1. May turn up codes beyond the initial complaint (related or unrelated) that could prove important 
  2. Freeze-frame data may help you determine how to duplicate the problem. 
  3. Documents the condition of the vehicle BEFORE you start working on it to help prevent the “ever since you” discussions after you return the customer’s vehicle 
  4. Verify the monitors have all run to be sure your repairs don’t allow the vehicle to start running a test that hasn’t been run for a long time, which may turn the check engine light back on shortly after it leaves your shop. 

3. Research information related to the concern. 

  1. Check for relevant TSBs, open campaigns and/or recalls.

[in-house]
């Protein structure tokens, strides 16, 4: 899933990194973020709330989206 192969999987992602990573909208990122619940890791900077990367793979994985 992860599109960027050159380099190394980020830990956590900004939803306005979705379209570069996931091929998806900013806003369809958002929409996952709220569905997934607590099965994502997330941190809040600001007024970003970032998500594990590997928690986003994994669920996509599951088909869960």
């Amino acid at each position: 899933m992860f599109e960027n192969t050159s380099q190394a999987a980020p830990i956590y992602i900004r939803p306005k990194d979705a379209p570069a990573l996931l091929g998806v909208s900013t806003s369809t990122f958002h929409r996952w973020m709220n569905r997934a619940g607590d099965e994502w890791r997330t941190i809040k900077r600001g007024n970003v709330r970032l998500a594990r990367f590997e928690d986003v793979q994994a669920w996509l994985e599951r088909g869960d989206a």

2. Check the service information related to any codes, including the code set conditions (parameters) 

4. Attempt to duplicate the problem. 

  1. Requires the vehicle to be operated under the right conditions 
  2. If you can’t duplicate the problem, do you continue? 
  3. If you can’t duplicate it, can you accurately validate your repair?

5. Don’t get tunnel vision. 

  1. Pay attention to the entire vehicle while test driving.
    1. The customer concern may be caused by something related that they haven’t even noticed (for instance, a check engine light caused by a leaking exhaust.) 

6. Define when/how the problem occurs. 

  1. Provided you can duplicate the problem, make notes related to:
    1. Load 
    2. Speed (engine and/or vehicle) 
    3. Temperature 

7. Perform a visual inspection looking for things like: 

  1. Signs of previous work 
  2. Accident damage 
  3. Loose/broken parts 
  4. Leaks 

8. Narrow the problem down as needed. 

  1. If multiple codes are present which one should you diagnose first? 
  2. Attempt to eliminate potential causes of the problem one at a time.
    1. Changing more than one thing at a time can cause confusion